There is more to social networks than we can readily observe with our own eyes - social networks can build self-esteem and become a powerful force for good in the world.
The invisible power of social networks is stunningly illustrated in a talk by Nicholas Christakis, titled "The Hidden Influence of Social Networks". In his visual presentation of 15 years of research into social networks, he demonstrates that social networks are constantly on the move, changing shape as new connections are made and old connections die. Social networks have an internal flow, a memory and a resilience and sustainability through the sharing of what is good and valuable. We can picture social networks as a group of atoms in dynamic interaction forming and re-forming into new arenas of potential.
When we think about it, social networks are a part of our every-day life. We are participants in multiple social networks by virtue of our spousal and familial relationships, our friendships, our work relationships, our sporting pursuits and other arenas of our lives. Christakis goes so far as to say that social networking is part of our genetic make-up.
The Emergence and Influence of Clusters in Social Networks
Christakis' research highlights the emergence of clusters that form around sets of behaviours or ideas/beliefs. A key factor in the development of these clusters is "emotional contagion" - we are "contaminated" by the emotions of people we are connected to. This can be starkly illustrated by the impact of a person dying from cancer on the their family, their family's friends and other connected people. A similar effect of "emotional contagion" is witnessed and experienced when a chid becomes addicted to drugs - the emotional waves spread way beyond the immediate parents.
The clustering effect is amplified in online social networks because of the power of technology to rapidly create new connections and leverage the activities of indivduals. Christakis makes the point that social networks are basically related to goodness and that we should use their power to build social connections and positive social endeavors:
If we realized how valuable social connections are, we would spend a lot more time nourishing them and sustaining them...I think what the world needs now is more connections.
The evidence is there that online social networks can build positive social values. We only have to look at how Squidoo promotes and supports philanthropy, how photo sharing sites like Flickr and RedGage promote and support an appreciation of nature and beauty and how video sharing sites like YouTube provide global access to new knowledge, social initiatives and innovation. Wizzley. too, provides the opportunity for people to form new connections; to share knowledge, experience and insight; and to promote positive social endeavors.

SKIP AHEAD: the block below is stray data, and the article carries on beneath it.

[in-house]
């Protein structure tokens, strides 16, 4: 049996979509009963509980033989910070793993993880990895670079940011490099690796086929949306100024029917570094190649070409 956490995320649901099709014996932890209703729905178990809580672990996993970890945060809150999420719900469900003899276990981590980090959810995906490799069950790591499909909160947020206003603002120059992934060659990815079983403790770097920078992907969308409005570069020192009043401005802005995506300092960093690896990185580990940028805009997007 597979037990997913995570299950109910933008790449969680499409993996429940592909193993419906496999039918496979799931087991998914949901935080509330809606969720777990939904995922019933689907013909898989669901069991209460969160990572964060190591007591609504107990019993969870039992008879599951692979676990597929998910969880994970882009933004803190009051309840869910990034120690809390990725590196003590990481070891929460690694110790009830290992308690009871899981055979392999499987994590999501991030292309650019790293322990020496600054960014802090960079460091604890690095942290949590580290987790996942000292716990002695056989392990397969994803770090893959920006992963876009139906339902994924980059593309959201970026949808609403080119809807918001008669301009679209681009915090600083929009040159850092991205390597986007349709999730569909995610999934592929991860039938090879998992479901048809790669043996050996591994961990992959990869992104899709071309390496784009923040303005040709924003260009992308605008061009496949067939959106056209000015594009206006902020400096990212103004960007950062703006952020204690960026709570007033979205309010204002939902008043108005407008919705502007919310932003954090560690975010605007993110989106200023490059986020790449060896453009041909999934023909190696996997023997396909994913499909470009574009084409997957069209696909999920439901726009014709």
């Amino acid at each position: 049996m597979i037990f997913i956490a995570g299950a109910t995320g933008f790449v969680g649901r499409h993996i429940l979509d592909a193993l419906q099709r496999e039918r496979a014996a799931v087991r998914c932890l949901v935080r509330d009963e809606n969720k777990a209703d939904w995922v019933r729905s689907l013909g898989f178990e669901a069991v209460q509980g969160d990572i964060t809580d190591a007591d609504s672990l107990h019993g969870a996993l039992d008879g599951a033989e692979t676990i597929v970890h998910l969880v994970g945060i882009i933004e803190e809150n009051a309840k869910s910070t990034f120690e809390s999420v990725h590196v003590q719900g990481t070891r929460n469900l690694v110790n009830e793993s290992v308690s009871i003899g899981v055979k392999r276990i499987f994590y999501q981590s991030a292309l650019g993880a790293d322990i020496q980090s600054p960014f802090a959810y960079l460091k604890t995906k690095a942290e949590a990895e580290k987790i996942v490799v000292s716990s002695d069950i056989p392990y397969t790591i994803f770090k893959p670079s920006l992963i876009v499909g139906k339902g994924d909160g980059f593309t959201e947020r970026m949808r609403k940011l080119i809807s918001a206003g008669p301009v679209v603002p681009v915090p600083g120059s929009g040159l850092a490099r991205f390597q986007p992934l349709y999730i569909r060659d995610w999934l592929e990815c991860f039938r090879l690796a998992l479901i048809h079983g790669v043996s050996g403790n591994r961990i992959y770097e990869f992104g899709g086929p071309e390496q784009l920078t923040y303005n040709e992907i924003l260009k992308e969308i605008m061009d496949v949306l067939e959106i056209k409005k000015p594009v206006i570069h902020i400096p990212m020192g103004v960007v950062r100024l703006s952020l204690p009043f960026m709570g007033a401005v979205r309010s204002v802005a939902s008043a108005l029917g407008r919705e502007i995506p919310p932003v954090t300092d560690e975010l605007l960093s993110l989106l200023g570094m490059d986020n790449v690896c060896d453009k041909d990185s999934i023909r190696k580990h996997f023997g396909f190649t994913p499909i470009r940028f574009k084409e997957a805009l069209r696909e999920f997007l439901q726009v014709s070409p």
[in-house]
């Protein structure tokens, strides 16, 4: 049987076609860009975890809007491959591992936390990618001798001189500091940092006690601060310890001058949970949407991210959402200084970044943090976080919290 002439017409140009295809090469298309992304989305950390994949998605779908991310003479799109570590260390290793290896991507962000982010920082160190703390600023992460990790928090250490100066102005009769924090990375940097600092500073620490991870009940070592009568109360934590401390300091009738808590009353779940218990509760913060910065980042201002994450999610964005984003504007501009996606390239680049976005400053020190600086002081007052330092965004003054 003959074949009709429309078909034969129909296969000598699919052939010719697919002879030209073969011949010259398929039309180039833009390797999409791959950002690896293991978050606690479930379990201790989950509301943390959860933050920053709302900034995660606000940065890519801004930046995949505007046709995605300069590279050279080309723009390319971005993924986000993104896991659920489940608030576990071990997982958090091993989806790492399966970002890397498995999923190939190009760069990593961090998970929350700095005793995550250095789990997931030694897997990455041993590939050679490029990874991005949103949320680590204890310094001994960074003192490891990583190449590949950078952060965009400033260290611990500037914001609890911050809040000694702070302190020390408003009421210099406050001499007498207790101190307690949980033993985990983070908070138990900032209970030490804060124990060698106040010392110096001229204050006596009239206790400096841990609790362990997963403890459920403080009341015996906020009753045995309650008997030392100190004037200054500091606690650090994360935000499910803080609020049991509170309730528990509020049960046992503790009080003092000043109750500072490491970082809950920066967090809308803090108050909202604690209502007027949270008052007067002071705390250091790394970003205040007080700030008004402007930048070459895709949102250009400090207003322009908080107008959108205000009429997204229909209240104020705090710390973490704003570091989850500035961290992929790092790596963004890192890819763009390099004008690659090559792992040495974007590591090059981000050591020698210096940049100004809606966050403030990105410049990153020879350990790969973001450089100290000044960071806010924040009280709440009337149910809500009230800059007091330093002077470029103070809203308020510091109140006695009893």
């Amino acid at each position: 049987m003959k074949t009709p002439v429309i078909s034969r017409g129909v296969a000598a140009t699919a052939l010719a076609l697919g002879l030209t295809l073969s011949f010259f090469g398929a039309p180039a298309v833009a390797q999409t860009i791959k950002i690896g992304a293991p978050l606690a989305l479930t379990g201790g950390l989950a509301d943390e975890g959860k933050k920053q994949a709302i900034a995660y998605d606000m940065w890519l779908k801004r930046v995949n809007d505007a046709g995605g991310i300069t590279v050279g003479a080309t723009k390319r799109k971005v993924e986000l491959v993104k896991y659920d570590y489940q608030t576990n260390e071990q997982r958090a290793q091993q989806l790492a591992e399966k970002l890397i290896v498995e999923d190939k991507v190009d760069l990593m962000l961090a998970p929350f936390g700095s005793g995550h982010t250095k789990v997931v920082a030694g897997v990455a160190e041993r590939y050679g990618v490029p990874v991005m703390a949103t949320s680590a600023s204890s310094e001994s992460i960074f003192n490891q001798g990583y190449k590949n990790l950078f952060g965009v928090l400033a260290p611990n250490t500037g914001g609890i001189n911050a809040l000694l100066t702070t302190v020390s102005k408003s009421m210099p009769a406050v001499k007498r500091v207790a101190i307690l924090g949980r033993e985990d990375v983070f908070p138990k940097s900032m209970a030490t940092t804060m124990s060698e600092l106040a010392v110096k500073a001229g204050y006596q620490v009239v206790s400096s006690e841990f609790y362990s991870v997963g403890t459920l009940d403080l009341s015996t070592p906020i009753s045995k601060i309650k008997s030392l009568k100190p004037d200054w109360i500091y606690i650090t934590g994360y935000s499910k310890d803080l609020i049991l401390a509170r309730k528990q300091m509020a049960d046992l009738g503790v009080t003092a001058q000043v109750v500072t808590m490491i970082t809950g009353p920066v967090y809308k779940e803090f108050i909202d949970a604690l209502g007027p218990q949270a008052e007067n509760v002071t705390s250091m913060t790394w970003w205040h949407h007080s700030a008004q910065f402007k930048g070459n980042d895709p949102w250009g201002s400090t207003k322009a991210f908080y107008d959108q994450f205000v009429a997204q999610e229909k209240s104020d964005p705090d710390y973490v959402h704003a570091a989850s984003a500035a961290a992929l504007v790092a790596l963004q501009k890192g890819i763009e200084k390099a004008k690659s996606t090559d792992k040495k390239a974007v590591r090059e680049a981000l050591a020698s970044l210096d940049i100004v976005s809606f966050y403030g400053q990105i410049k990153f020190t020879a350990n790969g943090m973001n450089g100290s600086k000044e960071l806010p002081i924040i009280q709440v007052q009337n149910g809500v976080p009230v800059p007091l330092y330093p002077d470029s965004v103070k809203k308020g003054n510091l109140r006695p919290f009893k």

Building Self-Esteem Through Connection with Positive Clusters in Social Networks
Christakis' research showed that happy clusters can form in the center of a social network while sad clusters can be assigned to the periphery. As we engage with people in social networks, whether online or offline, we have the opportunity to genuinely share something of ourselves - our knowledge, our skills, our passions and our interests. This sharing forms the basis of connections with like-minded people and can be a source of personal affirmation (which highlights the absolute importance of commenting in social networks).
As we share, our sense of who we are (and what we have to contribute) grows, as does our belief in our own capacities. By joining with positive clusters and helping them to expand and grow, we are building our own self-esteem and that of other people we are connected with...and so new clusters form around specific behaviors and ideas.
I can recall after contributing to Squidoo for a number of years. I joined RedGage and brought with me many people with whom I was connected...and new clusters started to form in RedGage often around the shared experience with Squidoo. And so Wizzley will grow in the same fashion as we each share this new social network with people we are already connected with in multiple other social networks.
Thus our social connections and networks are ever evolving but so too are we as individuals as we find new ways to share and influence and build new and wider connections. Social networks, both online and offline, can enrich our lives, extend our capability, leverage our efforts and enhance our capacity to make a difference in the world. In the final analysis, social networks can help us build our self-esteem and realise our potential to contribute to a better world.